[Coaching Tips] How to Effectively Assess Things (including Kindergartens)

Just as you would in choosing a new hire, choosing a job, choosing a boss, or even choosing a mate, knowing how to make an informed assessment is critical. It is the stuff that any coach who works with executives or leadership teams (like me) should be able to do in their sleep, and it’s the type of thing that any layperson should learn and know how to do.

The failure to be able to make informed assessments means you’re going on gut feel alone. And while I think listening to intuition is really important, it helps to have some analytical data to go with it: a little heart AND mind as it were.

The San Francisco kindergarten application tour scene – private and / or public school version – gives people a great chance to hone their assessment skills. While it’s not of the choosing an applicant / choosing a job vein, there are a lot of similarities and if you can master the K-8 assessment stuff you can master most anything. The SF K-8 school scene is timely since it’s in full swing now, and it presents probably the hardest of examples: it’s a sellers market where applicants are cast into the role of sometimes over eager, almost desperate “buyers.”  Last, the memories and examples from our experience a couple of years ago are pretty fresh [Disclosure: I serve as a volunteer applicant tour docent for my son’s grade school] and decent fodder from which others might be able to learn.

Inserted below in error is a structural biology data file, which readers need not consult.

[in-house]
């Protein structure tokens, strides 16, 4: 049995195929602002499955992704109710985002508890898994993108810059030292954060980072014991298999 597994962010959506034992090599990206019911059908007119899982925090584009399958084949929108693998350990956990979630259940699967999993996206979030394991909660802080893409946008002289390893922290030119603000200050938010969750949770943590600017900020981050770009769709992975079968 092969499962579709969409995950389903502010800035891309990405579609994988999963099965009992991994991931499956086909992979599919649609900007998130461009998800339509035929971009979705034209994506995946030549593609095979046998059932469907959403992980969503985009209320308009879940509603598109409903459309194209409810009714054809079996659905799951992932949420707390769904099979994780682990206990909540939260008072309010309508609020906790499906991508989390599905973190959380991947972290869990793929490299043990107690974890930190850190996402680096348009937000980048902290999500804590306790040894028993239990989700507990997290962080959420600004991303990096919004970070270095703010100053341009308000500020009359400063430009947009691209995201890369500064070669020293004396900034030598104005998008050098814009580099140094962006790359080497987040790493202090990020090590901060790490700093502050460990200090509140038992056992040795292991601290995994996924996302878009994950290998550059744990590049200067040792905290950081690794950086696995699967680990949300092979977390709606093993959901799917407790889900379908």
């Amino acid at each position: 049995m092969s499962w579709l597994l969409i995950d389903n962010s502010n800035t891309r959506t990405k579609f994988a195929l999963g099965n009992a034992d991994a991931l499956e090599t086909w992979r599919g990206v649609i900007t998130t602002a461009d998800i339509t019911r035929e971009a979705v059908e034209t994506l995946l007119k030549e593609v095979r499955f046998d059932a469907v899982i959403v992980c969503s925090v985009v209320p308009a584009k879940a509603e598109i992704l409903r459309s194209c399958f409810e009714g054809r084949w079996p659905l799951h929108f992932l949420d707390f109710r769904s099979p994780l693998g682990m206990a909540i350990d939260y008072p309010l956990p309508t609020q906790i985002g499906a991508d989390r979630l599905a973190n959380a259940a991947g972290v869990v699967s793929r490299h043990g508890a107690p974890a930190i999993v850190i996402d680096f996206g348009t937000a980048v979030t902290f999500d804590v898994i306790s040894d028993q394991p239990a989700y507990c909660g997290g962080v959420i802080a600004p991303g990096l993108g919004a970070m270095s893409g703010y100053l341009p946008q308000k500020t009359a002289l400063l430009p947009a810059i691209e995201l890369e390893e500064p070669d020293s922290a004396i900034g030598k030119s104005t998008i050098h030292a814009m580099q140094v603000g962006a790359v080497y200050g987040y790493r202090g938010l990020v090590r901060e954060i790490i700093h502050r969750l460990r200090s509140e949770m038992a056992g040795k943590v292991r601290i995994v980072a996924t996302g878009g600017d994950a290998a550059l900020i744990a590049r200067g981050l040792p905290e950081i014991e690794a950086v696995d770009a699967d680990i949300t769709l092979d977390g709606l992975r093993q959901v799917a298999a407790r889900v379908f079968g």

Here in no particular order are some key elements, with K-8 examples, in assessment. You can get more specific info (and perhaps some mis-info too) at the SF K-Files Blog here.

For assessment learning, you can swap in any other noun (job, boss, etc.) and you get the idea on how to make an informed choice:

Collect consistent comparative data. In an ideal world, apples are being compared to apples. But in the K-8 scramble, conveniently no two schools on the private side, as well as many of the public schools, are alike. So what do you do? Take the comparison down a notch and compare sub-elements to each other. As a couple of examples, compare course offerings (1 foreign language, or are 2 offered? Does the foreign language start at 5th grade, or do they start earlier?) or teacher tenure (do teachers stay at this school, or do you find it’s 3-5 years and out?) as you look between School A and School B.

Do they do what they say they do? Schools, usually of the private variety, appear to want to optimize their recruiting efforts by getting the best class of kids (and their families) that they can. What is “best” varies though: for some schools it may be smarts, for others diversity, family financial capacity, values or a mix of the above and more. From school to school there may be some degree of spin that gets thrown around. It’s helpful to make valid assessments to be clear about what the facts or evidence that supports what someone says.

I remember at one school the Admissions Director repeatedly talked about how engaged the kids were: what I saw in the 9 AM classes as we toured though wasn’t engagement but rather near rigor mortis – the kids weren’t animated but appeared to be comatose with boredom. It was a case of recruiting spin not being consistent with reality.